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But if God might be unable to fully comprehend the true nature of existence, where did this leave poor humanity? To what end should this lowly species aspire?

Miraculously, Kira’s alter ego had come up with an answer to this question: one she found immensely satisfying. The purpose of consciousness—any consciousness—was to achieve infinite comprehension. It was as simple as that. If a God existed, humanity must strive to discover this God and help this deity become omniscient, not just in one infinity, but in an infinity of infinities.

This was one possible purpose for her species. But her alter ego, using symbolic logic, had arrived at a possibility she considered much more likely: that humanity’s purpose, together with all life across all universes, was not to discover God—it was to become God.

If a single human egg could possess consciousness at the instant of fertilization, how would it view itself? It couldn’t possibly predict or comprehend the multi-trillion-celled being it would ultimately become. The entirety of humanity could well be that single, fertilized cell, unaware that it would grow a trillion-fold more complex and eventually become God, perhaps had already become God, in a universe in which all pasts, presents, and futures existed side by side.

Humanity was composed of separate individuals now, but an embryo at early stages was also nothing more than a ball of separate cells. But these separate cells would ultimately become connected in wondrous ways to create something unimaginably greater than themselves.

And seen in this light, altruism and sociopathy were far from straightforward concepts, beyond even the complexities that Abraham Lincoln had revealed. Absolute altruism on one level could be absolute selfishness in disguise on another, and vice-versa. The cells making up the human body were selfless; gladly sacrificing themselves when necessary for the good of the organism. On the microscopic level they were being foolishly altruistic, foolishly suicidal, but on the macroscopic level they were being purely selfish—ensuring the survival of the body. And what happened when an individual cell became selfish and exhibited Nietzsche’s will to power? It became a cancer. The cell would break free of the restraints on its own division and become immortal—for a while—until its very immortality choked the entire organism to death, killing the selfish cell in the process.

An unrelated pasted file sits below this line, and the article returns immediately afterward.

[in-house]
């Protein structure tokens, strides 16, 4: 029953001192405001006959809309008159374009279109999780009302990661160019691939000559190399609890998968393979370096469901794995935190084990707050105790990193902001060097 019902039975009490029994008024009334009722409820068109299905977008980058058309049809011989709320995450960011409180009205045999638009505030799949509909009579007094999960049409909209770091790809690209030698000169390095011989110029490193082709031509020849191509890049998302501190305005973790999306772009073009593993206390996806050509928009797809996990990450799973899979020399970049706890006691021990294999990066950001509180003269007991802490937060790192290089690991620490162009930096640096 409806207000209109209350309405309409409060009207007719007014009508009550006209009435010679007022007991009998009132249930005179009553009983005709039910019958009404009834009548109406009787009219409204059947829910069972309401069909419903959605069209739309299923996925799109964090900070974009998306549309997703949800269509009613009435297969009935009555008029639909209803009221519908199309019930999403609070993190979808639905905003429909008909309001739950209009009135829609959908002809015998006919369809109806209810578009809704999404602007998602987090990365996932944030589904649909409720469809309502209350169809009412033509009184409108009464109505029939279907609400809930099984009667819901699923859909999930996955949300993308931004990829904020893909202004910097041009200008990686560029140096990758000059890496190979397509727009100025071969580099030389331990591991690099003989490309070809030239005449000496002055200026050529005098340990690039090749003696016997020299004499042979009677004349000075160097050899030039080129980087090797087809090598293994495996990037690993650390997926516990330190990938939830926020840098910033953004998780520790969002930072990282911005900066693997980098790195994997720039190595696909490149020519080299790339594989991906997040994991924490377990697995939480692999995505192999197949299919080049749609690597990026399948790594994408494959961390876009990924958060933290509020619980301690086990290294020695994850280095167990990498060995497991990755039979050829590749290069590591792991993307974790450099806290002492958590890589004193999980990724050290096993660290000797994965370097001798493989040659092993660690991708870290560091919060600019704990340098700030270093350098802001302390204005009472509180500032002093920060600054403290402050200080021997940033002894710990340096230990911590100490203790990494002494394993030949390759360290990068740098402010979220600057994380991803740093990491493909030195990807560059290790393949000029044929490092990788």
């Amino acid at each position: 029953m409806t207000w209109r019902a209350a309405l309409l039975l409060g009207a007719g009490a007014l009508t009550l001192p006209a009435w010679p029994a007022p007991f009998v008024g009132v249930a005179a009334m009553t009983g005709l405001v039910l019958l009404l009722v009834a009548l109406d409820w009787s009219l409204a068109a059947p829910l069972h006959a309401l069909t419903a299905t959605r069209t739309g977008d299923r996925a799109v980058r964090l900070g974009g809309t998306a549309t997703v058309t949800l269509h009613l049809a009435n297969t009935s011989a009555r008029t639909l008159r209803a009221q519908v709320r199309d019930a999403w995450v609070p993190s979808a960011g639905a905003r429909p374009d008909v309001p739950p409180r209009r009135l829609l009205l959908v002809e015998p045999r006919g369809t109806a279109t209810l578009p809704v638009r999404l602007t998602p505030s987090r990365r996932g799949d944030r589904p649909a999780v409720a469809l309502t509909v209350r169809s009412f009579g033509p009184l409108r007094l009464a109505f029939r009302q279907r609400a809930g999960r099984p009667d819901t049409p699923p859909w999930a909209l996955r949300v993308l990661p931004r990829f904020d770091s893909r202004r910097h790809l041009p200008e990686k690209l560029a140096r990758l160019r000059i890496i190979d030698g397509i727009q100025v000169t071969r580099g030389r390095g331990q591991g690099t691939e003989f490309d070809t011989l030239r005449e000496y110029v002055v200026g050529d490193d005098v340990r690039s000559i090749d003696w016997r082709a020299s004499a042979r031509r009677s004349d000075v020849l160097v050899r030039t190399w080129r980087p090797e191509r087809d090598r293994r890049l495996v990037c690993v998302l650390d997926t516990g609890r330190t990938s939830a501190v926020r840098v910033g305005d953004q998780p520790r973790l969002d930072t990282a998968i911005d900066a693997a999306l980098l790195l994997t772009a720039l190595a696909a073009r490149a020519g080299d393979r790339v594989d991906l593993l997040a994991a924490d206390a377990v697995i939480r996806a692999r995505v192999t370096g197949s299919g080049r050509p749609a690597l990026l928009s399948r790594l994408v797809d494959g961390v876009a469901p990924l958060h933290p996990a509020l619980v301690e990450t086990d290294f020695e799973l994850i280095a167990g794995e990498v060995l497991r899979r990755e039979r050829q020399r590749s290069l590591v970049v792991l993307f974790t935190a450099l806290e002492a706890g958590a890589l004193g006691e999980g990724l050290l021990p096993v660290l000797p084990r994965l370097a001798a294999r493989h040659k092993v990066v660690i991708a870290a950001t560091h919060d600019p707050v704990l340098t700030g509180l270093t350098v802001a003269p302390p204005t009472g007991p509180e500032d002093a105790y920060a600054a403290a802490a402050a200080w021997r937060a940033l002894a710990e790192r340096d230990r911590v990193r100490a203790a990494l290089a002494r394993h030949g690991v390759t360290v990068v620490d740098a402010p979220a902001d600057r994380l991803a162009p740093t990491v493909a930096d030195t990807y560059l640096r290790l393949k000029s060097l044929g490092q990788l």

Humanity had no choice but to assume that it would evolve into God, either alone or in combination with all other conscious beings and all other life. The stakes were too high to assume anything else. Life would evolve into God, and then God would create the multiverse and all life, in a circular process extending through all of space-time, with no beginning and no end, which only this ultimate intelligence could comprehend. Some forms of life would play starring roles in this process and some would play lesser roles—which might even call for their extinction. Yet the purpose of all life would be to foster a healthy God; just as the purpose of all human cells was to enhance the health of the entire organism, even at the cost of their own survival, if necessary.

In this case, the questions posed by Nietzsche would be answered in a far different way than this philosopher had answered them. What is good? All that fosters life in its myriad forms, subject to the overriding needs of emerging Godhood. What is bad? All that stands in the way of life and its struggle to become God.

So now their fledgling team would have a clear purpose. And the means to enhance themselves to a previously unimaginable level of thought, without fear of sociopathy. Kira realized that this wouldn’t make their problems disappear, it would only expand them and increase their difficulty. A myriad of tough questions and challenges remained, even in the near term. Could this transcendent transformation be made permanent? Should it be? Should mankind take a hand in its own evolution? If so, could the essence of humankind be preserved? Should it be preserved? What if some wanted to make the switch and others didn’t?

There would be no easy answers. But these were questions for another day.

Right now, it was time to report the phenomenal success of the experiment to the team, and describe the profound new vistas of thought this second level of enhancement had opened.

And she also needed to speak with her husband. To tell him something she knew he was eager to hear.

She was pregnant!

The fertilization had taken place just two days before. It was too soon for her normal self to have known, but her transformed alter ego had realized it immediately.

She could struggle with the nature of existence for all eternity without achieving complete understanding. But she knew this for certain: when their baby came into the world, she and David would be taking their own steps toward immortality. Toward infinity. Their child would take its place in a procession of life that she knew in her soul would end with the creation of God.

Kira prepared to open her eyes for the first time since the transformation had begun and gaze happily into the eyes of the man she loved. It was time to tell him he was going to be a father.

From the Author: Thanks for reading WIRED! Please be sure to rate and review this book on your favorite site, so others will know what is in store for them. Also, feel free to friend me on Facebook at Douglas E. Richards Author, or visit my website at www.douglaserichards.com.



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